Back in about March, we thought adding a herb garden close to our front door would be easy. There’s an ideal spot, with easy access from our path. Herbs typically have shallow roots, so we wouldn’t need to dig too far down, and then we’d have an ample supply of fresh taste just meters from our kitchen bench.
One of the challenges of gardening here is managing the soil – it’s well-compacted solid clay, with a high proportion of stones. However, the initial turning of the soil wasn’t our issue – the problem was what we found.
Soon after we started digging we found a pipe (wastewater we think) which isn’t on the house plans. It’s shallow, and right in the way of where the garden was to go. And at the time, that’s about where we stopped.
So while we’ve been making all kinds of other progress, the denuded patch of intended-to-be herb garden has been taunting us. Until now.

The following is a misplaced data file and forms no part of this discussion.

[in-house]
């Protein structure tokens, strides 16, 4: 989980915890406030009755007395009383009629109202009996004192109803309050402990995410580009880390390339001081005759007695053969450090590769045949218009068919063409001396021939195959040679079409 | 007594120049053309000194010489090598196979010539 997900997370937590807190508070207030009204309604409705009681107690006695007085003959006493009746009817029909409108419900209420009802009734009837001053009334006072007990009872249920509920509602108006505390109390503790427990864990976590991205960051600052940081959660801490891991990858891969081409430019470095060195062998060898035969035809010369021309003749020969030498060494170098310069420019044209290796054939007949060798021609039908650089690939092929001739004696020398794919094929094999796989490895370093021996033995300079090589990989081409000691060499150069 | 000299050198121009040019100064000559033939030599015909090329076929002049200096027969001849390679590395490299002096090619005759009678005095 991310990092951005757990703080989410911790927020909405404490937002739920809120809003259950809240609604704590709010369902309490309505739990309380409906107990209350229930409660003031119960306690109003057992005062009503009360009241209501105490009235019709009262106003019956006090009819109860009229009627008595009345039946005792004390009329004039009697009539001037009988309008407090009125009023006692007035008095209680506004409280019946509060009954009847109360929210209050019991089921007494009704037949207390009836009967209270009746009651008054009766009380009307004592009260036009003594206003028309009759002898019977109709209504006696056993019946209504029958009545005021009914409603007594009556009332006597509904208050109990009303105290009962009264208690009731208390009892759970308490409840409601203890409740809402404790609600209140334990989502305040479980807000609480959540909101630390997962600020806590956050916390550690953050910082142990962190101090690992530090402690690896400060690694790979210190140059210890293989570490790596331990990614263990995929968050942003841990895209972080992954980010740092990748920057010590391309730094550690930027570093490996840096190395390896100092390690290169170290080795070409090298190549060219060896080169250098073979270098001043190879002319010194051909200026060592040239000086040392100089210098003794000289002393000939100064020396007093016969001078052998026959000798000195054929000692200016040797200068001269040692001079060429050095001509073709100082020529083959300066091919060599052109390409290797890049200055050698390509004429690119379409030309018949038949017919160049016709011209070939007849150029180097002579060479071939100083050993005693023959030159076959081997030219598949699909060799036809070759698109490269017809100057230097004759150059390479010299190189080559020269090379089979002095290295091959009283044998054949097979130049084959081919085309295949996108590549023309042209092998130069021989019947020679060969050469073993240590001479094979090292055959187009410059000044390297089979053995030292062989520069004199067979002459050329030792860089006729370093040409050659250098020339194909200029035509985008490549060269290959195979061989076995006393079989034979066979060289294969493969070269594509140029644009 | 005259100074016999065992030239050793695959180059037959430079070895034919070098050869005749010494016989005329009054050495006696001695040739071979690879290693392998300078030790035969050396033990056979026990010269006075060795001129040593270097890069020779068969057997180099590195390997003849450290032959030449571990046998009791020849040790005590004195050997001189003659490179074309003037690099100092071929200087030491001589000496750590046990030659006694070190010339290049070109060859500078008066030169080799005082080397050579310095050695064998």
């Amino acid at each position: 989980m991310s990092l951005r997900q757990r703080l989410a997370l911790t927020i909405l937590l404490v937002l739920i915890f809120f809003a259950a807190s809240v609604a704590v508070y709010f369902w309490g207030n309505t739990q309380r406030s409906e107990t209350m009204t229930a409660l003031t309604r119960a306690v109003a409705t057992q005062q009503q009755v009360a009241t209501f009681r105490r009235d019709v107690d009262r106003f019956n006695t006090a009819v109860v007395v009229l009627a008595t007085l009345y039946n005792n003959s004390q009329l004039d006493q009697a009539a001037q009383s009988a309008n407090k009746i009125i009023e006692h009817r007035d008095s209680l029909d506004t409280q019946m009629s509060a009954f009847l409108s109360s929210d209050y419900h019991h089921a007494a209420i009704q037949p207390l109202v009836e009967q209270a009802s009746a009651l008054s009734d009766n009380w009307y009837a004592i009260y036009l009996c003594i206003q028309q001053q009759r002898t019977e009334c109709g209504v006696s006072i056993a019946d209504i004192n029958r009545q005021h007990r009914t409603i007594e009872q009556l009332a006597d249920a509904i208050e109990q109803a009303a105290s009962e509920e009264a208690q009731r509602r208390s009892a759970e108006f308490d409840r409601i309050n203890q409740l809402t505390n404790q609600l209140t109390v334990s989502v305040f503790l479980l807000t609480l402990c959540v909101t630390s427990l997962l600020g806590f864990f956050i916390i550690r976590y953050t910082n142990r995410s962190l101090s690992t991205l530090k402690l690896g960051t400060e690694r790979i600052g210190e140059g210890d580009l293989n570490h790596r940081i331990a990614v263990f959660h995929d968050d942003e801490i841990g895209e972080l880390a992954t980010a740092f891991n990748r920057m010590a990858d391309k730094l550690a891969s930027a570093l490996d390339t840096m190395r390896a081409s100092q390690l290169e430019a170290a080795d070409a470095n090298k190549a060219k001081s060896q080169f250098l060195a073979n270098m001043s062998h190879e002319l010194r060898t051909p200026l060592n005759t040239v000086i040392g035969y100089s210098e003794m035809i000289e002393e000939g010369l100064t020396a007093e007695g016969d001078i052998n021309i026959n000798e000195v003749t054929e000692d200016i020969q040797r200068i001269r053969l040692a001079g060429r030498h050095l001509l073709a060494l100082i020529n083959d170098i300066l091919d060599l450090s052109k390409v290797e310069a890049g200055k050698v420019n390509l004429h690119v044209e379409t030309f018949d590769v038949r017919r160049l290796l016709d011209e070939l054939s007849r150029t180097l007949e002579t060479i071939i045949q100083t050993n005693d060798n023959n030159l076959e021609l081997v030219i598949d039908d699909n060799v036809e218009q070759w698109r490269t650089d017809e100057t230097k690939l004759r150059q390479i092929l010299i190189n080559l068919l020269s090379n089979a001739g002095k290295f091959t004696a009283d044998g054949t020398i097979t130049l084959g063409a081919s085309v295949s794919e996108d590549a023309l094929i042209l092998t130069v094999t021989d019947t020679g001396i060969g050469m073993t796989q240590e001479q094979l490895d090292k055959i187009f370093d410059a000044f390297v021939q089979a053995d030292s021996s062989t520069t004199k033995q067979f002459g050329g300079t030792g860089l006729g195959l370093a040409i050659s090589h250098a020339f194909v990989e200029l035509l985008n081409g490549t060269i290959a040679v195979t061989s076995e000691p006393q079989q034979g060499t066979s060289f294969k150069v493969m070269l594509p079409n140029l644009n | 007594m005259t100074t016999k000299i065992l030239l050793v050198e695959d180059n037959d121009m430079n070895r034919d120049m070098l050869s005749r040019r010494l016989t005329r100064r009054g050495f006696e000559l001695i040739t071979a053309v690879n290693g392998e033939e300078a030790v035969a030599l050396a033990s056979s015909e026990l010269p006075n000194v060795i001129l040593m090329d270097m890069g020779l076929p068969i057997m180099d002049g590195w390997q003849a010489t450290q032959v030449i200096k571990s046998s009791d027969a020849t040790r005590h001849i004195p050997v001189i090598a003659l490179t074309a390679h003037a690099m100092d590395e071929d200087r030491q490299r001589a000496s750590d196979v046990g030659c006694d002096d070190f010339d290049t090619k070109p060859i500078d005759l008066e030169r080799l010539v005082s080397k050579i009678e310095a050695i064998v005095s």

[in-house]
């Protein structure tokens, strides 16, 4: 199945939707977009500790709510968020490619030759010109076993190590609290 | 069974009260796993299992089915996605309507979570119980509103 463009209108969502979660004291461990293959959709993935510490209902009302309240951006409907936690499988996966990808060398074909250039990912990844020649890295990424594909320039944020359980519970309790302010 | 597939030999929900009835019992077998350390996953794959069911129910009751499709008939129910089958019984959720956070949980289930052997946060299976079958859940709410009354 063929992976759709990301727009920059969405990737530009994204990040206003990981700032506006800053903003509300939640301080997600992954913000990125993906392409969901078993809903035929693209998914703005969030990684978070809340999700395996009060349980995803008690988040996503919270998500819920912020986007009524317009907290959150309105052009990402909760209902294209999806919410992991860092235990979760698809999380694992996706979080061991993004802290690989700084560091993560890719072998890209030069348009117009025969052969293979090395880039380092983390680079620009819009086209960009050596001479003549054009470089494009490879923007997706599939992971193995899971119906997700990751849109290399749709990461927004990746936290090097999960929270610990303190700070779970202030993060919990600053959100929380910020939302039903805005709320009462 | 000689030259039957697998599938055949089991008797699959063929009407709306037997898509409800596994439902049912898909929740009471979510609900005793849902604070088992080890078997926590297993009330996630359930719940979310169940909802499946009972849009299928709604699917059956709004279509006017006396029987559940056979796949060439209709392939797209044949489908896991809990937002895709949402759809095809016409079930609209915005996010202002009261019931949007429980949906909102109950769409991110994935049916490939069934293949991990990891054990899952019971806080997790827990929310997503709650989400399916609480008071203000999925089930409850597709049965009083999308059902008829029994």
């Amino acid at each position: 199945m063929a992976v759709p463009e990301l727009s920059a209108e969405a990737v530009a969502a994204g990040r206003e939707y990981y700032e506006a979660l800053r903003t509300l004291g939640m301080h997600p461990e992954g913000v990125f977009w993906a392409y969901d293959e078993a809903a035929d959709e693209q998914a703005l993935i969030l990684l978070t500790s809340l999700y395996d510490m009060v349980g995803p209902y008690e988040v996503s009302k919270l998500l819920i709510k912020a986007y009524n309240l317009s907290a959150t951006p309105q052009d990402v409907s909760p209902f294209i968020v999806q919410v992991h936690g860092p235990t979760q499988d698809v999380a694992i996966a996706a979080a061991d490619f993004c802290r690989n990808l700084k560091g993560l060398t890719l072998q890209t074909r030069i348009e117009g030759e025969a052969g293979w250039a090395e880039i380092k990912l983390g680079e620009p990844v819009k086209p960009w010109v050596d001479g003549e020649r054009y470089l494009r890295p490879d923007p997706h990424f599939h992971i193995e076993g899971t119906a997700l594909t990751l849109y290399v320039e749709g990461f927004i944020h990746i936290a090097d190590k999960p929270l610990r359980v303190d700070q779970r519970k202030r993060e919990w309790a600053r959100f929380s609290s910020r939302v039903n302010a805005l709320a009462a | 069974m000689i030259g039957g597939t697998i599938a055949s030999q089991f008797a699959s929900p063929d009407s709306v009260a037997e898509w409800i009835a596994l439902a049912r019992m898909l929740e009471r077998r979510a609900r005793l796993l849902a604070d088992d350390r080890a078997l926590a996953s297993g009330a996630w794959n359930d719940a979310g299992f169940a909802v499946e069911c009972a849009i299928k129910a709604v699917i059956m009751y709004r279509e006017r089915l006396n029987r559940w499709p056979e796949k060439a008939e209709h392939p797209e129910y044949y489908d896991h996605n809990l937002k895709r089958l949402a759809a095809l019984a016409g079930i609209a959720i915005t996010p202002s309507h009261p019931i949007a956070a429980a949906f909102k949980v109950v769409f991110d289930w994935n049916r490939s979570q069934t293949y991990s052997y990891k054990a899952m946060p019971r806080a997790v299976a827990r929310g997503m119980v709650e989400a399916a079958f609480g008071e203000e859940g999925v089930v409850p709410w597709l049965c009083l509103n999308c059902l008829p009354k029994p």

We finally decided to build up, and put our herbs in a raised bed. We put together a frame, and removed the brick edging we’d originally laid. Our frame is macrocarpa – a hard wood that withstands the elements without requiring chemical treatment – and we laid cardboard at the base to help kill off any grass or weeds that I didn’t pull out first.
On top of the cardboard, we laid straw from the chicken coop, and litter from our rabbits. Both will break down over the coming months, and the animal manure they contain will boost soil nutrition. Then we laid on fresh compost, mixed with sheep manure, to provide more quality nutrients for small plants. In went the herbs, then we mulched around them with pea straw.
We now have the herb garden we wanted – with rosemary, basil, sage, pizza thyme, garlic chives, oregano and cilantro, along with a curry plant that ultimately ended up in a pot.
The whole process of constructing the raised bed was fast and simple. On ground which hadn’t been gardened for more than a decade, it was close to ideal. In fact, it was so easy we’ve got another raised bed (off freecycle – a great way to bring new life to unwanted things) to set up a pumpkin/rhubarb patch.